1993 – Present
Lambs Valley Landcare was formed in 1993 with 28 members. At the time the Lambs Valley community only consisted of approximately 35 members. One of the very early activities was the completion of a Catchment Management Plan with the assistance of the then Department of Land and Water Conservation.
Lambs Valley Catchment is located in the southeast corner of the Singleton Shire local government area (LGA) and includes approximately 5,500 hectares of the Singleton Shire LGA. Lambs Valley is heritage listed with Maitland Council. The catchment plan area covers approximately 66.7 km². The catchment consists of a wide low-lying valley floor which only rises sharply at the base of the boundaries formed the eastern and western ranges.
The major llandusage in previous years was both dairy farming and timber production. However it has become much more diversified with beef production, goat and alpaca farming, grape and olive growing, bush food plantations, and horse studs.
Field days focusing on terrestrial and water weeds and their control, a native grasses recognition workshop.
The value of a catchment approach cannot be underestimated.
One of the major benefits of the catchment plan to landholders has been highlighting the landuse physical and legal constraints when making management decisions for their property. These physical constraints revolve around landuse capability while the legal constraints are governed by various government acts of parliament.
The expertise and knowledge contained within the catchment plan has facilitated and provided a framework for the community and land holders/managers to learn formally and informally of the many land management issues that exist in most local catchments. Another very tangible outcome and the value of a catchment approach to management lies in an understanding of the interaction between all different components of the environment.
Being a rural Landcare group has meant most activities have occurred on private properties. Unfortunately there is little community land within the catchment and therefore limited opportunity for the Landcare group to come together to participate in addressing community land issues. However, like most rural areas, roadside weeds are becoming a major problem, particularly with introduced grass weeds such as African love grass and Coolatai grass. African olive is also becoming a major problem in the Hunter Valley. These weeds provide a community focus for the group with annual spraying programs. Another very successful community project was the rehabilitation of a disused gravel quarry.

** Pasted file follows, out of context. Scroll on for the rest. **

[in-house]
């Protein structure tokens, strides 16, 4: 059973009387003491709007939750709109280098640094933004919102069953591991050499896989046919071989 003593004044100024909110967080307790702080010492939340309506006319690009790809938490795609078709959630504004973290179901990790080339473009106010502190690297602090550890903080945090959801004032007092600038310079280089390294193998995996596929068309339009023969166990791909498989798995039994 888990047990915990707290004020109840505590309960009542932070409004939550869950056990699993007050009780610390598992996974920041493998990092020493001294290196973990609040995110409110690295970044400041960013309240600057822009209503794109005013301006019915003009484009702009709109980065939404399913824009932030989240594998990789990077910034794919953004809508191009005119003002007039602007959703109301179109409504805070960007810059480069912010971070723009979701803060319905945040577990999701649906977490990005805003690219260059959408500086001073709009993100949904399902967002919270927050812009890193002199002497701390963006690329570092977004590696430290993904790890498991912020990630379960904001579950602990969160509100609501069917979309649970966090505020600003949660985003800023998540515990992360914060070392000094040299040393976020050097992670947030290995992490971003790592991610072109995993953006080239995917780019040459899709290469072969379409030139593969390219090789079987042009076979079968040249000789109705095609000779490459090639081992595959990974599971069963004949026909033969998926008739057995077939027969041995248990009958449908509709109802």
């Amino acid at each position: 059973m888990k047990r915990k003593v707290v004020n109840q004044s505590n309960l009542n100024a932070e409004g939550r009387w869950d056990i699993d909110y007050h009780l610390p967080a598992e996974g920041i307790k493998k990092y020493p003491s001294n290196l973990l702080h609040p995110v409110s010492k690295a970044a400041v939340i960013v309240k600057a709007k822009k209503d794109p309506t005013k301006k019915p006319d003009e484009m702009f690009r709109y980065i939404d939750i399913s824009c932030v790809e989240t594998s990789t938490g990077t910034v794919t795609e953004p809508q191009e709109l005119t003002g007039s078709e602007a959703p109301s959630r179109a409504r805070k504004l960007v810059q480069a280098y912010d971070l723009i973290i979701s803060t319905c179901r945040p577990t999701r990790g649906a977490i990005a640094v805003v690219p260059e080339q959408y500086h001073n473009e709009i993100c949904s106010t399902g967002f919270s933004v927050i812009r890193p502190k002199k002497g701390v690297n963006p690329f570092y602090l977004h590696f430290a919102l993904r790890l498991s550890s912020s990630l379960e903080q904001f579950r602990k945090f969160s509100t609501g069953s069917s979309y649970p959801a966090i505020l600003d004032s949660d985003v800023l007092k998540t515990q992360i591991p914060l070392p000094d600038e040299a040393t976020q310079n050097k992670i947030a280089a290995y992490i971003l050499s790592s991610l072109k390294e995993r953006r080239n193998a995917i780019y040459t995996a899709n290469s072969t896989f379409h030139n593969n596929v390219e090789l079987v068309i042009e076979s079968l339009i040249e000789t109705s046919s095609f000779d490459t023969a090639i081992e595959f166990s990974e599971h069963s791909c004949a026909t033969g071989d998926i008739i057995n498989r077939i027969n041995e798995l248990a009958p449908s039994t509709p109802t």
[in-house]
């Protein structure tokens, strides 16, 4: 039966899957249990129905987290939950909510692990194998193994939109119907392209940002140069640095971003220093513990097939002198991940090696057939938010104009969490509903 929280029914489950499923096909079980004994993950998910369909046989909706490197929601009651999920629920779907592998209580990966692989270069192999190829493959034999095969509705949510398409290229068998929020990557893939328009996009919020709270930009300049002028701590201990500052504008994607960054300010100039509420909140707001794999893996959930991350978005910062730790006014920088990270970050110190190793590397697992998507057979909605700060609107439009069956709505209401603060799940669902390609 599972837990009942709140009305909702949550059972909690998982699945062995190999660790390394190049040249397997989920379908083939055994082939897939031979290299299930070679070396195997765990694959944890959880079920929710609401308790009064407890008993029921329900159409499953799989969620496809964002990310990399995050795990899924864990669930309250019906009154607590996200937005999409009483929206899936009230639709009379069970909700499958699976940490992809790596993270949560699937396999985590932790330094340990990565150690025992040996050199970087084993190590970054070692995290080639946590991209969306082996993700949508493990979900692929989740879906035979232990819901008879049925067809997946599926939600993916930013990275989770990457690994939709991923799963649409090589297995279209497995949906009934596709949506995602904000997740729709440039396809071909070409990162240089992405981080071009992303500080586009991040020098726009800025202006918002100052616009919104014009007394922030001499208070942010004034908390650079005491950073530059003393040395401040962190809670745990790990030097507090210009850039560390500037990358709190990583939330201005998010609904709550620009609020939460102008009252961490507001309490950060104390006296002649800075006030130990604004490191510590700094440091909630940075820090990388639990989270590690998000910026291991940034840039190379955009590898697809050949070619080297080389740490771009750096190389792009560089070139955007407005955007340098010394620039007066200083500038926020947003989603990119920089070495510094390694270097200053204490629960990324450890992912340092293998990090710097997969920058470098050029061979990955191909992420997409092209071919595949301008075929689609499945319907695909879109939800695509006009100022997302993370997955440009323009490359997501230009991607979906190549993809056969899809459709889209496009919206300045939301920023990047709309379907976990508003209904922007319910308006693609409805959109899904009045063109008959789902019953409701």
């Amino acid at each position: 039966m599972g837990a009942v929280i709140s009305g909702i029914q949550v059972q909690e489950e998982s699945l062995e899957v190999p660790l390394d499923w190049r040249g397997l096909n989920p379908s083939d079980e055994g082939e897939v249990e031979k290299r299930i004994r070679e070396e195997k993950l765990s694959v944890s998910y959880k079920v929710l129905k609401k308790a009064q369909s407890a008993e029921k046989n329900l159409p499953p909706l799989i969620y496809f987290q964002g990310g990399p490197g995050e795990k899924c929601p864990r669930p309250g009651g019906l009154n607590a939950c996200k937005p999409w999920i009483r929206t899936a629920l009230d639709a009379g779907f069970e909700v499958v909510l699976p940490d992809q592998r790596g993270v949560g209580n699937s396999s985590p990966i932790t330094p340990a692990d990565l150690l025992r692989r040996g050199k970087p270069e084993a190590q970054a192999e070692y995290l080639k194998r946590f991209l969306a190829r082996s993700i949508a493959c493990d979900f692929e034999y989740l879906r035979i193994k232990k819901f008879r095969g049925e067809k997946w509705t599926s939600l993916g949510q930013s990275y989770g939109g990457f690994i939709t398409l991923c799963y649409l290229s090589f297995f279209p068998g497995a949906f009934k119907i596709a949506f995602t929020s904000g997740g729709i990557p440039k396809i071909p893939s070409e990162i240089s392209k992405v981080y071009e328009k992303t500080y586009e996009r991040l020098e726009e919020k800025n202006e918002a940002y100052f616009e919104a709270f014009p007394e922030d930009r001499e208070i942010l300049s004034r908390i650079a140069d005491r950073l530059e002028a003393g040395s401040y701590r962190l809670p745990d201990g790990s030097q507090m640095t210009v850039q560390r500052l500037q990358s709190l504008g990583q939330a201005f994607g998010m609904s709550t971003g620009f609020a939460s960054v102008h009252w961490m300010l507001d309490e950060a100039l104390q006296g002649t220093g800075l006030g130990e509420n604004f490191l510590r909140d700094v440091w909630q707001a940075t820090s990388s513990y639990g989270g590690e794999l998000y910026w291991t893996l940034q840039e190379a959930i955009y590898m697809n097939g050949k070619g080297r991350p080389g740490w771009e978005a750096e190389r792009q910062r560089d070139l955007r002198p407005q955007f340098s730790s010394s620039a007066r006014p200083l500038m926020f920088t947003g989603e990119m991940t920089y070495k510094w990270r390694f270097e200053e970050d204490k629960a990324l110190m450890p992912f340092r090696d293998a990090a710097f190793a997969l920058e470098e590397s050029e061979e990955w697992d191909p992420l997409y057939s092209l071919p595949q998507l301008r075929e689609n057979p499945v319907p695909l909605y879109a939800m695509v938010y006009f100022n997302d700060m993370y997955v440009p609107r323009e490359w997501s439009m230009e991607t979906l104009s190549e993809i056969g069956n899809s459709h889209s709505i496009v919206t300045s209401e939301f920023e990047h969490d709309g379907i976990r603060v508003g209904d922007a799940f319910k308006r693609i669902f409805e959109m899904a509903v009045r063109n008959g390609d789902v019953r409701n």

In addition the members of the group have participated in assisting each other in their Landcare activities. Many of these activities have involved addressing riparian degradation. Lambs Creek is a prescribed stream and a tributary to the Hunter River. Like most rural waterways the creek served as a watering point for cattle for many years with the attendant erosion, poor water quality and lack of native vegetation. Landholders, after learning of the many ecosystem services that these water bodies provide, went about erecting livestock fencing and revegetating the riparian zones. These activities have brought about transformational appearance, nature, and health of the creek system and provided demonstration sites where local landholders and visitors can see on-ground works and results of good river management.
Lambs Valley Landcare group have hosted quite a number field days providing valuable natural resource management information to landholders from throughout the region. These include, field days focusing on terrestrial and water weeds and their control, a native grasses recognition workshop, and the importance of soils in farming and knowing how to get help with soil management and analysis from Local Land Services and the Department of Agriculture and finally, understanding the importance of native vegetation to riparian protection, knowledge of the species to use in riparian restoration and understanding of creek dynamics.
Having a comprehensive Catchment Management Plan has enabled the group to source valuable funds from various funding bodies including the Hunter Catchment Management Trust (now Local Land Services) and the NSW government’s Envirotrust and the gederal government’s Caring for our Country program. These have been invaluable funds to carry out programs which can be very expensive for private landholders. The completion of an African olive and lantana weed control program throughout the Valley was one such program.
The value of a catchment approach cannot be underestimated. It’s difficult to think of any action that could take place at the top of a catchment and not have the potential to influence the environment downstream. All the major environmental problems like declining water quality, dryland salinity and soil erosion are clearly linked to something happening in another part of the catchment. Accordingly, we must manage our land, water and vegetation on a catchment basis – no matter what size the catchment. A Total Catchment Management approach recognises the integrated, complex and dynamic nature of catchments where the land, water, and vegetation fit together to form a complete picture. A catchment approach also encourages people to think more broadly and look beyond their own farm gate or back fence.